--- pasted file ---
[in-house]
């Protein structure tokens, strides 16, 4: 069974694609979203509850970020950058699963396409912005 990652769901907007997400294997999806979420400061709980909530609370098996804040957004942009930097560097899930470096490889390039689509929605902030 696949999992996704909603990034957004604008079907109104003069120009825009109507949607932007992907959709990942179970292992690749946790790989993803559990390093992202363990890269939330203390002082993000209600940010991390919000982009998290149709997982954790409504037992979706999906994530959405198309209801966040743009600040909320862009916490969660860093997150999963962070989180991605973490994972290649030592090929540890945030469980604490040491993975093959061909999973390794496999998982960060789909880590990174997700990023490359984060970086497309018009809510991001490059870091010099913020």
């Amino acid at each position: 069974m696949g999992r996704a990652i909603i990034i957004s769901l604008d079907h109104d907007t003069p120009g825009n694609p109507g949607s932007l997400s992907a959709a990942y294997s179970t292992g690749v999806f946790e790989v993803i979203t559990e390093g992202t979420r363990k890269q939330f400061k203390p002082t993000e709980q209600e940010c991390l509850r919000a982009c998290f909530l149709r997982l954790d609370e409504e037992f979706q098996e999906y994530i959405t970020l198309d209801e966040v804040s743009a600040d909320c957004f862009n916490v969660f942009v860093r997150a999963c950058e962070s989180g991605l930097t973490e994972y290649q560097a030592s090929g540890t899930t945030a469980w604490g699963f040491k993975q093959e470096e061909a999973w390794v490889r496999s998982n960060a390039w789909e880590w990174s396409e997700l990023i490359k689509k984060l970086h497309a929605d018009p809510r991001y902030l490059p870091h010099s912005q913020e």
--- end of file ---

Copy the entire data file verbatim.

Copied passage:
[in-house]
């Protein structure tokens, strides 16, 4: 069974694609979203509850970020950058699963396409912005 990652769901907007997400294997999806979420400061709980909530609370098996804040957004942009930097560097899930470096490889390039689509929605902030 696949999992996704909603990034957004604008079907109104003069120009825009109507949607932007992907959709990942179970292992690749946790790989993803559990390093992202363990890269939330203390002082993000209600940010991390919000982009998290149709997982954790409504037992979706999906994530959405198309209801966040743009600040909320862009916490969660860093997150999963962070989180991605973490994972290649030592090929540890945030469980604490040491993975093959061909999973390794496999998982960060789909880590990174997700990023490359984060970086497309018009809510991001490059870091010099913020």
């Amino acid at each position: 069974m696949g999992r996704a990652i909603i990034i957004s769901l604008d079907h109104d907007t003069p120009g825009n694609p109507g949607s932007l997400s992907a959709a990942y294997s179970t292992g690749v999806f946790e790989v993803i979203t559990e390093g992202t979420r363990k890269q939330f400061k203390p002082t993000e709980q209600e940010c991390l509850r919000a982009c998290f909530l149709r997982l954790d609370e409504e037992f979706q098996e999906y994530i959405t970020l198309d209801e966040v804040s743009a600040d909320c957004f862009n916490v969660f942009v860093r997150a999963c950058e962070s989180g991605l930097t973490e994972y290649q560097a030592s090929g540890t899930t945030a469980w604490g699963f040491k993975q093959e470096e061909a999973w390794v490889r496999s998982n960060a390039w789909e880590w990174s396409e997700l990023i490359k689509k984060l970086h497309a929605d018009p809510r991001y902030l490059p870091h010099s912005q913020e």